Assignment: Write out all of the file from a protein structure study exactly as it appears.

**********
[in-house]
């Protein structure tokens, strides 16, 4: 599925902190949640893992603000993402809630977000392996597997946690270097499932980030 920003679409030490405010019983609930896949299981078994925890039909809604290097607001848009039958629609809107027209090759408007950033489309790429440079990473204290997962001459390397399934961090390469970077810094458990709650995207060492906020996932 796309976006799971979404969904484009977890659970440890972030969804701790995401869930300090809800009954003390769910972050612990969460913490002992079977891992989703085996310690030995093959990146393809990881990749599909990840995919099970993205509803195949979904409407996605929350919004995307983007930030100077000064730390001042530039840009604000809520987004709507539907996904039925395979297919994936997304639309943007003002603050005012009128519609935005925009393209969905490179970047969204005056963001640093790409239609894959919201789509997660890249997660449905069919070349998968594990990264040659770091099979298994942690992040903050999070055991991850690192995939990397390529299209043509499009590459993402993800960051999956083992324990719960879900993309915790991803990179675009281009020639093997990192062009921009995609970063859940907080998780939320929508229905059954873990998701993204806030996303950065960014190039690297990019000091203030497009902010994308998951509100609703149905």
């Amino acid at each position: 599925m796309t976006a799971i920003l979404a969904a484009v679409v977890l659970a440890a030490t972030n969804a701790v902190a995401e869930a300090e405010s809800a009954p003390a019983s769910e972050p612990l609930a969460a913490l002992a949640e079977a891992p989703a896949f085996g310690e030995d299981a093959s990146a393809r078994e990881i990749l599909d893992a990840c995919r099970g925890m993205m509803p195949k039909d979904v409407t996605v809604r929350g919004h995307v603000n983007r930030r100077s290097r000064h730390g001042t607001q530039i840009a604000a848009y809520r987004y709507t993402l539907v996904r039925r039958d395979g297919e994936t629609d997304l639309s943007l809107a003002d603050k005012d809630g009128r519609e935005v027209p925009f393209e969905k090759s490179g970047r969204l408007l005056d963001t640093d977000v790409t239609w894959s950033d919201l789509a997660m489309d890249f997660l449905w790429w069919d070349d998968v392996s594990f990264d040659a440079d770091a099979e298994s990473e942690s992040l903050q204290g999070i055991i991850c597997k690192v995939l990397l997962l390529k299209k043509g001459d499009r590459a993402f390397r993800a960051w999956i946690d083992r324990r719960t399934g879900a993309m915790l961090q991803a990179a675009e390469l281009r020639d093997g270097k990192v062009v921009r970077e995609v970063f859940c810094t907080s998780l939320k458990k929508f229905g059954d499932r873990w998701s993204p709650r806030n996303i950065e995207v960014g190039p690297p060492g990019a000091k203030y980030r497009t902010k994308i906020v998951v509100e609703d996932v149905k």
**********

[in-house]
């Protein structure tokens, strides 16, 4: 599925902190949640893992603000993402809630977000392996597997946690270097499932980030 920003679409030490405010019983609930896949299981078994925890039909809604290097607001848009039958629609809107027209090759408007950033489309790429440079990473204290997962001459390397399934961090390469970077810094458990709650995207060492906020996932 796309976006799971979404969904484009977890659970440890972030969804701790995401869930300090809800009954003390769910972050612990969460913490002992079977891992989703085996310690030995093959990146393809990881990749599909990840995919099970993205509803195949979904409407996605929350919004995307983007930030100077000064730390001042530039840009604000809520987004709507539907996904039925395979297919994936997304639309943007003002603050005012009128519609935005925009393209969905490179970047969204005056963001640093790409239609894959919201789509997660890249997660449905069919070349998968594990990264040659770091099979298994942690992040903050999070055991991850690192995939990397390529299209043509499009590459993402993800960051999956083992324990719960879900993309915790991803990179675009281009020639093997990192062009921009995609970063859940907080998780939320929508229905059954873990998701993204806030996303950065960014190039690297990019000091203030497009902010994308998951509100609703149905």
């Amino acid at each position: 599925m796309t976006a799971i920003l979404a969904a484009v679409v977890l659970a440890a030490t972030n969804a701790v902190a995401e869930a300090e405010s809800a009954p003390a019983s769910e972050p612990l609930a969460a913490l002992a949640e079977a891992p989703a896949f085996g310690e030995d299981a093959s990146a393809r078994e990881i990749l599909d893992a990840c995919r099970g925890m993205m509803p195949k039909d979904v409407t996605v809604r929350g919004h995307v603000n983007r930030r100077s290097r000064h730390g001042t607001q530039i840009a604000a848009y809520r987004y709507t993402l539907v996904r039925r039958d395979g297919e994936t629609d997304l639309s943007l809107a003002d603050k005012d809630g009128r519609e935005v027209p925009f393209e969905k090759s490179g970047r969204l408007l005056d963001t640093d977000v790409t239609w894959s950033d919201l789509a997660m489309d890249f997660l449905w790429w069919d070349d998968v392996s594990f990264d040659a440079d770091a099979e298994s990473e942690s992040l903050q204290g999070i055991i991850c597997k690192v995939l990397l997962l390529k299209k043509g001459d499009r590459a993402f390397r993800a960051w999956i946690d083992r324990r719960t399934g879900a993309m915790l961090q991803a990179a675009e390469l281009r020639d093997g270097k990192v062009v921009r970077e995609v970063f859940c810094t907080s998780l939320k458990k929508f229905g059954d499932r873990w998701s993204p709650r806030n996303i950065e995207v960014g190039p690297p060492g990019a000091k203030y980030r497009t902010k994308i906020v998951v509100e609703d996932v149905k």